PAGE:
Those names carry their own untold stories, the years between projects (during which many got by on TV work), the films that didn’t get released, the projects that went to more established directors (to think we lost Lynne Ramsay’s “The Lovely Bones” only to get Peter Jackson’s disaster). But it’s not a list you come up with if your idea of a movie is limited to what’s at the multiplex.

What’s so insidious about making Nancy Meyers Hollywood’s little-engine-that-could is that her films present perhaps a particularly retrograde notion of womanhood.

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The Best Of The Last

Portlandia Goes Out With A Bang

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The end is near. In mere days Portlandia wraps up its final season, and oh what a season it’s been. Lucky for you, you can watch the entire season right now right here and on the IFC app, including this free episode courtesy of Subaru.

But now, let’s take a moment to look back at some of the new classics Fred and Carrie have so thoughtfully bestowed upon us. (We’ll be looking back through tear-blurred eyes, but you do you.)

Couples Dinner

It’s not that being single sucks, it’s that you suck if you’re single.

Cancel it!

A sketch for anyone who has cancelled more appointments than they’ve kept. Which is everyone.

Forgotten America

This one’s a “Serial” killer…everything both right and wrong about true crime podcasts.

Wedding Planners

The only bad wedding is a boring wedding.

Disaster Hut

It’s only the end of the world if your doomsday kit doesn’t include rosé.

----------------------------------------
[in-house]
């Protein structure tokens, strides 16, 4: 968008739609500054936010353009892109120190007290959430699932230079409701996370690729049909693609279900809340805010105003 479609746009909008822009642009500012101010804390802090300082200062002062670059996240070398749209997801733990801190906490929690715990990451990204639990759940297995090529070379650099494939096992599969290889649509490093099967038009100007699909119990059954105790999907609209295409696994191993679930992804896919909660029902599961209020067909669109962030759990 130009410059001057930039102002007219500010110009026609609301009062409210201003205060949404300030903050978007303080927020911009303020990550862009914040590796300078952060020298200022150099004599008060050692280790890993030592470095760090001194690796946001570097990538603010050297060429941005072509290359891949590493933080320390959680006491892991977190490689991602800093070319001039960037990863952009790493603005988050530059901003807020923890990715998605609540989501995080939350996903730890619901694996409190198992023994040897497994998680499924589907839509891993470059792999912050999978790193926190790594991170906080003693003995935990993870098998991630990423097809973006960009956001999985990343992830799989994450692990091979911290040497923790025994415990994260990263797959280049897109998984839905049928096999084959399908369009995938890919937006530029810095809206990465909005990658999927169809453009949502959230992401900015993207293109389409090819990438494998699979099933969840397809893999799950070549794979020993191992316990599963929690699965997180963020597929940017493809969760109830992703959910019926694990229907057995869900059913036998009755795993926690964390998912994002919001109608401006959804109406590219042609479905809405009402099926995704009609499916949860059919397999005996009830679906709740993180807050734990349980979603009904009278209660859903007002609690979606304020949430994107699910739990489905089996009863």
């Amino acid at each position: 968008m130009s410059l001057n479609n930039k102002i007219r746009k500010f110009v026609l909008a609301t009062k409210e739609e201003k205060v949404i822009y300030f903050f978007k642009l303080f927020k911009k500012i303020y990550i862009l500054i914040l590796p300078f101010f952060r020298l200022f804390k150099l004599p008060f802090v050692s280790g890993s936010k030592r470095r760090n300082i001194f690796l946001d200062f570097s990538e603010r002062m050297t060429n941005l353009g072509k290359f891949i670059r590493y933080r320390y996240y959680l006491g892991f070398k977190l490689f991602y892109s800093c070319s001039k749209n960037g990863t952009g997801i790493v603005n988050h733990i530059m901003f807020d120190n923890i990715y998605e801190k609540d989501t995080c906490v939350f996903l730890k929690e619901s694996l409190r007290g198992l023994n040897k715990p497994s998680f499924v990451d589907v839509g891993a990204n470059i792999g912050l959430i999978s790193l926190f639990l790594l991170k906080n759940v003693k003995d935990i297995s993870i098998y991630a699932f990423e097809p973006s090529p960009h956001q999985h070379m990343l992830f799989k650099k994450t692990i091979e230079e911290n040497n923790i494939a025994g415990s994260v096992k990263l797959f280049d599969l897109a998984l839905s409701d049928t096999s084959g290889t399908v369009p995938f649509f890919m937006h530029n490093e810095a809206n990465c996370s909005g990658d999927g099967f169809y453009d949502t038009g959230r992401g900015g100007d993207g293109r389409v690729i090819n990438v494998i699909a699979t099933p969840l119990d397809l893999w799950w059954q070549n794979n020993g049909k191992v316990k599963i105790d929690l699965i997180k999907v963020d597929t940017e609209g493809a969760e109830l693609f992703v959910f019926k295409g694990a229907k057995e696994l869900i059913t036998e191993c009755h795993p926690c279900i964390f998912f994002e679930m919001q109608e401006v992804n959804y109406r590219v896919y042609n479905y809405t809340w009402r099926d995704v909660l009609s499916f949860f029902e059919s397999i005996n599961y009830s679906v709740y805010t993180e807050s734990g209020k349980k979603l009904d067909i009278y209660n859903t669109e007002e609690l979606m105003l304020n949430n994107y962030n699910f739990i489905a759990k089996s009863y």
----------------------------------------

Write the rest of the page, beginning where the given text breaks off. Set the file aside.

Catch up on Portlandia’s final episodes on demand and at

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Your Portlandia Personality Test

The New Portlandia Webseries Is Going Your Way

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Carrie and Fred understand that although we have so much in common, we’re each so beautifully unique and different. To help us navigate those differences, Portlandia has found an easy and honest way to embrace our special selves in the form of a progressive new traffic system: a specific lane for every kind of driver. It’s all in honor of the show’s 8th and final season, and it’s all presented by Subaru.

Ready to find out who you really are? Match your personality to a lane and hop on the expressway to self-understanding.

Lane 10: Trucks Piled With Junk

Your junk is falling out of your trunk. Shake a tail light, people — this lane is for you.

Lane 33: Twins

You’re like a Gemini, but waaaay more pedestrian. Maybe you and a friend just wear the same outfits a lot. Who cares, it’s just twinning enough to make you feel special.

Lane 27: Broken Windows

Bad luck follows you around and everyone knows it. Your proverbial seat is always damp from proverbial rain. Is this the universe telling you to swallow your pride? Yes.

Lane 69: Filthy Cars

You’re all about convenience. Getting your car washed while you drive is a no-brainer.

Lane 43: Newly Divorced Singles

It’s been a while since you’ve driven alone, and you don’t know the rules of the road anymore. What’s too fast? What’s too slow? Are you sending the right signals? Don’t worry, the breakdown lane is nearby if you need it.

Still can’t find a lane to match your personality? Check out all the videos here. And see the final season of Portlandia this spring on IFC.

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Last-Minute Holiday Gift Guide

Hits from the '80s are on repeat all Christmas Eve and Day on IFC.

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GIFs via Giphy, Photos via The Everett Collection